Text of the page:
The American College Health Association and CDC recommend that all first-year students living in residence halls are immunized against meningitis.

The meningitis vaccine that protects against serogroup B is preferred for individuals between the ages of 16 – 18. Health Services offers the MenB vaccine, Bexsero. To provide maximum immunity, Bexsero requires a series of 2 shots (one given now and the second a month later). The current cost, if given in Health Services, is $146.00 per vaccine.

The CDC recommends that individuals between the ages of 11- 18 receive 2 doses of the meningitis vaccine that protects against serogroups “ACWY.”  If the second dose has not been administered before entering college, it is recommended that incoming students receive a booster. Health Services offers Menveo “ACWY.”  The current cost, if given in Health Services, is $99.00 per dose.

Students who have not already been vaccinated with both vaccines should consider contacting their healthcare provider or UA Little Rock Health Services to get these essential vaccinations. If administered in Health Services, we can verify insurance benefits to determine if your medical plan covers the costs.


Worldwide, meningococcal disease affects 310,000 people each year. According to the Centers for Disease Control and Prevention (CDC), approximately 2,600 people in the United States get meningococcal disease each year. Serogroup B accounted for over 50% of the cases in individuals between the ages of 18 – 24.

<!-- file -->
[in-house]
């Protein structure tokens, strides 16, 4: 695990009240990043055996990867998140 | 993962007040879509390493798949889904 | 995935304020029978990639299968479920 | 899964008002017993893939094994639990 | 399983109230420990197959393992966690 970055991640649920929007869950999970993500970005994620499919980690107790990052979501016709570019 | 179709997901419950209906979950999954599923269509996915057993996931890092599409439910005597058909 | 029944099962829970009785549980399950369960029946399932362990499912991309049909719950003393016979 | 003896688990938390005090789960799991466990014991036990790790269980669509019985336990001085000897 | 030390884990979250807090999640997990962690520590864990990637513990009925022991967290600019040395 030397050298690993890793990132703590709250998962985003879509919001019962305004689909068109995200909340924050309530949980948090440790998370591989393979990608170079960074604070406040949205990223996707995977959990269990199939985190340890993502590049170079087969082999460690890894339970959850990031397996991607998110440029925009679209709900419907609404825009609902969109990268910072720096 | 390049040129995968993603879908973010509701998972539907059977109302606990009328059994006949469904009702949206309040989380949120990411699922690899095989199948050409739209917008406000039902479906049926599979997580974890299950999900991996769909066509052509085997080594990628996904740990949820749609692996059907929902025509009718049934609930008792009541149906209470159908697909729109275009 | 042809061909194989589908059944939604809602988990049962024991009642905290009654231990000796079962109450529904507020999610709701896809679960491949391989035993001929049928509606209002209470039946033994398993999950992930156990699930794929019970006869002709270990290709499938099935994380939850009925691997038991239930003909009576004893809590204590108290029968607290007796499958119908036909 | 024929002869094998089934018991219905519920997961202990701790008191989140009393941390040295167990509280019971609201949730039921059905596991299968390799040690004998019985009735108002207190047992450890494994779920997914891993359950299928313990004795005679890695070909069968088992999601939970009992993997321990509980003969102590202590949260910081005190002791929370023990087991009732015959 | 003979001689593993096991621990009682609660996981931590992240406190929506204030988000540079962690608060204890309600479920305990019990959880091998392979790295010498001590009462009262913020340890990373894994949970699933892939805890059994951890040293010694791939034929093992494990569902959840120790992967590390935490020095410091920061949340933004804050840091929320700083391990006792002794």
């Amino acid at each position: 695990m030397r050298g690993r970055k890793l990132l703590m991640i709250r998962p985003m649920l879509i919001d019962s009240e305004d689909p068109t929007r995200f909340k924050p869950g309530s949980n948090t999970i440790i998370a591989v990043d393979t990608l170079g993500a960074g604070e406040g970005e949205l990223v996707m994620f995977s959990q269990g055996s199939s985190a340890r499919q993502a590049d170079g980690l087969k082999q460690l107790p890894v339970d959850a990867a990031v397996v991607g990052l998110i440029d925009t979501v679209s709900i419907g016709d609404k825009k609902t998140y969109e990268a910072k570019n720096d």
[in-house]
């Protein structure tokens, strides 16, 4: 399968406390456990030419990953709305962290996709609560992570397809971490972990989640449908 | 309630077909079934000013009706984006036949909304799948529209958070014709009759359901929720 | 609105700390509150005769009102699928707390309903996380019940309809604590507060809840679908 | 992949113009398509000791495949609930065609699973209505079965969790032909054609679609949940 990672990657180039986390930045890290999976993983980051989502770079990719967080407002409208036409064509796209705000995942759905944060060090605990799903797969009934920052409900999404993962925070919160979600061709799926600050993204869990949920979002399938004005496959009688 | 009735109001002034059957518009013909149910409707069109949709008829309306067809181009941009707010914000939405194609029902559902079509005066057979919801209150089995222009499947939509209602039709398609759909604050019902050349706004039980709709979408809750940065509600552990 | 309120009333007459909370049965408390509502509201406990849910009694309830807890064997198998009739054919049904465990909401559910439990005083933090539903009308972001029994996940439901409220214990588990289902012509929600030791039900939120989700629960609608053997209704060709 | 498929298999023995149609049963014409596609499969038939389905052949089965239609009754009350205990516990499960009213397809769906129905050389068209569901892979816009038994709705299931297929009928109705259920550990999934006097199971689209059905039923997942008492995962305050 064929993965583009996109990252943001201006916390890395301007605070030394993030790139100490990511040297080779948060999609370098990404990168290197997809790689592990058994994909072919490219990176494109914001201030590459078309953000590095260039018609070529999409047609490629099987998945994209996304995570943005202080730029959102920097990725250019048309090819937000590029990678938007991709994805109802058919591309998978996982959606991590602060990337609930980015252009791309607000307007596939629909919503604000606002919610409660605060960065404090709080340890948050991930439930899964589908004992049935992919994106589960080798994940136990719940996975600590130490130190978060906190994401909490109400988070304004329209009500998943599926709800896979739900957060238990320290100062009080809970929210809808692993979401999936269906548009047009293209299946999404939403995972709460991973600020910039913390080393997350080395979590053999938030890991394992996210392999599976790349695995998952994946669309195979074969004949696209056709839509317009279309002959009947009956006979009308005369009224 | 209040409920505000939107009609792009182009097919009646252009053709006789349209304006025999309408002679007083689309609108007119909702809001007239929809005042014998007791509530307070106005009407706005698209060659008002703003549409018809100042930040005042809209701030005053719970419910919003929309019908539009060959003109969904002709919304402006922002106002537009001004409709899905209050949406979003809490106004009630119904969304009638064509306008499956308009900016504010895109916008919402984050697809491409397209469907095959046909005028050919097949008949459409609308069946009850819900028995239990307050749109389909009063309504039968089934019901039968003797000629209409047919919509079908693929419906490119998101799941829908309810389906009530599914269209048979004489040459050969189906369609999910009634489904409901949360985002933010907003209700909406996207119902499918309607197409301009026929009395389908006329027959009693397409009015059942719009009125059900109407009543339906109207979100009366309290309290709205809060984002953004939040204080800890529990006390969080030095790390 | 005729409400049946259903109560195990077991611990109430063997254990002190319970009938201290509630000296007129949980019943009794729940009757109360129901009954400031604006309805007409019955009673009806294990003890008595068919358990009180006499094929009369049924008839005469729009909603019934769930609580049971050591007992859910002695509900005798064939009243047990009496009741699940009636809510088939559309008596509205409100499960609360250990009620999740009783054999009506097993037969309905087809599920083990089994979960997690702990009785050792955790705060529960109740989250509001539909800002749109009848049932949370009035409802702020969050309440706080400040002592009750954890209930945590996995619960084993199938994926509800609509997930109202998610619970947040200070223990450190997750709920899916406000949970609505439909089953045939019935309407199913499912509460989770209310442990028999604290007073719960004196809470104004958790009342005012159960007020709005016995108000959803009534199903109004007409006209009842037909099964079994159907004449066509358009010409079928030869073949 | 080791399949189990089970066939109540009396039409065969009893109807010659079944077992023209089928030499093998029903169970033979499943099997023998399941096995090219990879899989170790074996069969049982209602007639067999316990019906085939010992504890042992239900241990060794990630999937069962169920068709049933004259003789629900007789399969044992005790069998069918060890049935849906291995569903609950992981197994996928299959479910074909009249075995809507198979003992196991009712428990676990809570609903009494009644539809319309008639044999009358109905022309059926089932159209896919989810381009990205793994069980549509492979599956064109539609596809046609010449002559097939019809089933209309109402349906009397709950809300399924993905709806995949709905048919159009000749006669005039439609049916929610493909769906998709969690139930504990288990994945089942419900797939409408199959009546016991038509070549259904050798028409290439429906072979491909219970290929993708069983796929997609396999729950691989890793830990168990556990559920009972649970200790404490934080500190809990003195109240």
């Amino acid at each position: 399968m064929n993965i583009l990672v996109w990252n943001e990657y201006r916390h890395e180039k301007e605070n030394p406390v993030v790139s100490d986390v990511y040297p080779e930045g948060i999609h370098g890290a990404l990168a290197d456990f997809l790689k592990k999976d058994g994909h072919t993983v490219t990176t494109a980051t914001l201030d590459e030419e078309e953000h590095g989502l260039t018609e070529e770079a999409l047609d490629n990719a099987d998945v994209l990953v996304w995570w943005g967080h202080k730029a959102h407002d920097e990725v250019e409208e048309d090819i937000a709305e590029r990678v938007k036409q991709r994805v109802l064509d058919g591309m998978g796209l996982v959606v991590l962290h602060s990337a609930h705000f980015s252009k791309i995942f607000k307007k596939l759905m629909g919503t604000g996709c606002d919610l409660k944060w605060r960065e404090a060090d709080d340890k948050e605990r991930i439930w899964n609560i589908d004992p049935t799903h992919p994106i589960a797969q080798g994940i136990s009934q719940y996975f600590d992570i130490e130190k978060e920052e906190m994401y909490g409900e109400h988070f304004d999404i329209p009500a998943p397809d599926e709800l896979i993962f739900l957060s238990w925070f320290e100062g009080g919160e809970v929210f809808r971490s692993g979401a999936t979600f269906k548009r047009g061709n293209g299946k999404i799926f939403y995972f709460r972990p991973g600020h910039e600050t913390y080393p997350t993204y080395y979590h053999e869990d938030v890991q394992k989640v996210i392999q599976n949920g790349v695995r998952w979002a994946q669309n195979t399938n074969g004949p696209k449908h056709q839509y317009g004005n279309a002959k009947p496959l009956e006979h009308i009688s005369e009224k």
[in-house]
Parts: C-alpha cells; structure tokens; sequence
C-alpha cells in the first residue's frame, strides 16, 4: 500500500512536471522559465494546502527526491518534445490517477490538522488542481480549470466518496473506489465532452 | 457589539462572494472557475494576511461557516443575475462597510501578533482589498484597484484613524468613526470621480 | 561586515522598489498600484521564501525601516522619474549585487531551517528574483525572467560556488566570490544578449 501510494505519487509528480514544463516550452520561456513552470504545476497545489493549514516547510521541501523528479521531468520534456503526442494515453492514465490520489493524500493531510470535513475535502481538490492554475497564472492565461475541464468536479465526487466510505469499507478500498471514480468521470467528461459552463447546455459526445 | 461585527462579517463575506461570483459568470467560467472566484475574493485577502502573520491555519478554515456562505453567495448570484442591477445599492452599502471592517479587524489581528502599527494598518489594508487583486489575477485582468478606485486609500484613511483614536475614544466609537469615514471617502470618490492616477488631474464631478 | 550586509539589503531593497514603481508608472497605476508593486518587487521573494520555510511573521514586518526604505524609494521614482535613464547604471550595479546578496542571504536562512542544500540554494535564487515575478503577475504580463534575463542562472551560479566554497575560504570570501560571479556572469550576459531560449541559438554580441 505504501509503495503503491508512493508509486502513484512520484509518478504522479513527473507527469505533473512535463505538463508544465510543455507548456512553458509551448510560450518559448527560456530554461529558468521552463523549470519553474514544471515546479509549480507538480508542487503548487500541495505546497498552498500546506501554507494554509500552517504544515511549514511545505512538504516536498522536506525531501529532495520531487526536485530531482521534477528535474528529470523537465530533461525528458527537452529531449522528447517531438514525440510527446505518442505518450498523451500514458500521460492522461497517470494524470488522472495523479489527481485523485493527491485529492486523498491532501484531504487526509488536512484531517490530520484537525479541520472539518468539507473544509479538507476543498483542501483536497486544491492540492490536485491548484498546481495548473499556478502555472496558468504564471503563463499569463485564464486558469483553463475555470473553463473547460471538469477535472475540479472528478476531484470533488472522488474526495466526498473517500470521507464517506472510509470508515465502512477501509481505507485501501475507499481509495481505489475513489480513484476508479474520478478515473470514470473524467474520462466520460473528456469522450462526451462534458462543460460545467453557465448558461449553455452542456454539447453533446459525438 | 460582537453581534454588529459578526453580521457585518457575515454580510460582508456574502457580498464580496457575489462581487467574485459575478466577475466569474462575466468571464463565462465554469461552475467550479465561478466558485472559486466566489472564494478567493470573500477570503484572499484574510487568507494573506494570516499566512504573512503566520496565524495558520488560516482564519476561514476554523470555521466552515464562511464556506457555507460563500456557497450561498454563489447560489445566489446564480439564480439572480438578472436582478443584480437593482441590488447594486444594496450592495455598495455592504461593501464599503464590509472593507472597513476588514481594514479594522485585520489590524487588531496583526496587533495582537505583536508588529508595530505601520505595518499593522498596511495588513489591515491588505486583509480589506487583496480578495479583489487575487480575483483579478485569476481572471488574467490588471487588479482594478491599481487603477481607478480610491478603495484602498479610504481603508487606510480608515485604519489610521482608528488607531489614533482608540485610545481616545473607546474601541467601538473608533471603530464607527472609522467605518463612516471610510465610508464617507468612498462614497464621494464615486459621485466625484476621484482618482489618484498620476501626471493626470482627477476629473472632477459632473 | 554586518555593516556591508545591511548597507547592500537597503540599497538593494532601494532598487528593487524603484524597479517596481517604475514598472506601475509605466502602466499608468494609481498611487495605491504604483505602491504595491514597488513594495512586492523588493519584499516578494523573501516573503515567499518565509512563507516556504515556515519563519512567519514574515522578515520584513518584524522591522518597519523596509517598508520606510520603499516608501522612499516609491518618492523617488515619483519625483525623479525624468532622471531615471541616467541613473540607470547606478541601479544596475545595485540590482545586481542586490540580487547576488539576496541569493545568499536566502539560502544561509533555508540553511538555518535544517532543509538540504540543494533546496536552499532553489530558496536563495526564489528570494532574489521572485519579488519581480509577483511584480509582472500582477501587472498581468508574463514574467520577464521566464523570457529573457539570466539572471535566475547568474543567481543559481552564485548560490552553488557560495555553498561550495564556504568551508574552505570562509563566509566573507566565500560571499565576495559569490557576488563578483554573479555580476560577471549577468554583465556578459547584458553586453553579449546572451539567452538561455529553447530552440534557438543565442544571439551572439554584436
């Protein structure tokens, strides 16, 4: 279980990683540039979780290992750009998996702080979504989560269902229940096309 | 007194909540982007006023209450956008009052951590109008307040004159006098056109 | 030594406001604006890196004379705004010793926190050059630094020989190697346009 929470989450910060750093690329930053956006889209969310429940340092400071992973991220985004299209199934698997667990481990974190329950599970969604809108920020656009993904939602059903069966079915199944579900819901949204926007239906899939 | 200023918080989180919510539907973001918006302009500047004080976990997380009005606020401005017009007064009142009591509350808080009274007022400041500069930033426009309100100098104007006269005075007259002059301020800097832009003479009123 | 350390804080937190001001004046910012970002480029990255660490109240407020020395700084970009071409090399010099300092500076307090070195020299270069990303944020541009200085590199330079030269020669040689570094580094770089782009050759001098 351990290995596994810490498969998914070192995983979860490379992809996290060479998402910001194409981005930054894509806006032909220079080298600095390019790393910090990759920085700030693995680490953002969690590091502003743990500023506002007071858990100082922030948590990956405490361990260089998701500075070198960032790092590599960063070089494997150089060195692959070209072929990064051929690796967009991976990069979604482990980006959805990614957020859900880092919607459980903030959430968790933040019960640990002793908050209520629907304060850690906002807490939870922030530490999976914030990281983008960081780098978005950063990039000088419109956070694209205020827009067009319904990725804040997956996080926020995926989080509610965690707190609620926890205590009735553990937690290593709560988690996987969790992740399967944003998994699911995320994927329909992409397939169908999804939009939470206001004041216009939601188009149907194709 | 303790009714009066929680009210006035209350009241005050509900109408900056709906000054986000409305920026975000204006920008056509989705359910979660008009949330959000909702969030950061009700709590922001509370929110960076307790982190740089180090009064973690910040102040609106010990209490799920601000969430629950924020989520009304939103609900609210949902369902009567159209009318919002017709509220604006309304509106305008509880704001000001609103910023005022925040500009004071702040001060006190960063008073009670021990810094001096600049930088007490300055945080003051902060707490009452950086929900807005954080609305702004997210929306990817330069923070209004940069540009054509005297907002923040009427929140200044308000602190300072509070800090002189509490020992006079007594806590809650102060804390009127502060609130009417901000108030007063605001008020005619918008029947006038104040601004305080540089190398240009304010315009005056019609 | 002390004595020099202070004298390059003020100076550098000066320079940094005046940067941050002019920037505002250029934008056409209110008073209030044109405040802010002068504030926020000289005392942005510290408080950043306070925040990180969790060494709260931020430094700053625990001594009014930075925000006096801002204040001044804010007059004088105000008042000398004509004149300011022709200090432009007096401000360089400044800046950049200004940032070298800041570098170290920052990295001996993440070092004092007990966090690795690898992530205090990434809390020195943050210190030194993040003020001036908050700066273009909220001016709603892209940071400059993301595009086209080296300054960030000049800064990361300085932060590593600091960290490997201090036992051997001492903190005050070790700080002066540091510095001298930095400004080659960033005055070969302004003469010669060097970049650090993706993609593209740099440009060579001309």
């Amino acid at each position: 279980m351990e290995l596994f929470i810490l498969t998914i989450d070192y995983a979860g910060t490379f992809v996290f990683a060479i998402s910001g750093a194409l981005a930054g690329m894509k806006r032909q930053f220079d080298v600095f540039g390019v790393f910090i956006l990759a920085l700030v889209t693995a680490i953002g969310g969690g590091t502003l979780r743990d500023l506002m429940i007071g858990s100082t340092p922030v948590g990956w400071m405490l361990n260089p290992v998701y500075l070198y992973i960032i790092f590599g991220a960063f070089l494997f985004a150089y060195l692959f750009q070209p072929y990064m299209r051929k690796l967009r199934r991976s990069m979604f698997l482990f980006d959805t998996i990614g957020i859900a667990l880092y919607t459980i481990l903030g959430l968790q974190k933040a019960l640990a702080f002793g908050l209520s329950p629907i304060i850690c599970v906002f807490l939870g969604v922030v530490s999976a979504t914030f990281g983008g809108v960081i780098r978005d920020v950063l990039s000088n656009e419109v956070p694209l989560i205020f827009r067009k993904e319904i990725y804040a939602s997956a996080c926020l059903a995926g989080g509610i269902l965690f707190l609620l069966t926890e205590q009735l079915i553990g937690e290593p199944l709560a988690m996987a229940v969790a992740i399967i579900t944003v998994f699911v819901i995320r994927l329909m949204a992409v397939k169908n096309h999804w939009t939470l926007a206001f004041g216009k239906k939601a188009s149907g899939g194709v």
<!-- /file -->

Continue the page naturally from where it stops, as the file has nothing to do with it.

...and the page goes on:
Signs and Symptoms Include:

  • High fever
  • Severe headache
  • Stiff neck
  • Confusion
  • Nausea
  • Vomiting
  • Exhaustion
  • Rash

If you have any doubts about your symptoms, see a doctor. Early diagnosis and treatment is important because meningococcal disease can be deadly within 48 hours of getting sick. It also can lead to severe disabilities, such as loss of limbs.

Routes of Transmission

Because meningococcal organisms are spread by exchange of respiratory and throat secretions (sneezing, coughing, kissing, and sharing utensils and drinking glasses) the close contact of residence halls or other living communities may play a role in the spread of the bacteria.

Always practice good hygiene. Make sure you cough or sneeze into a tissue or your sleeve and wash your hands frequently or use hand sanitizer if soap and water are not available. Do not share drinking glasses, water bottles, eating utensils, or cosmetics or lip balm.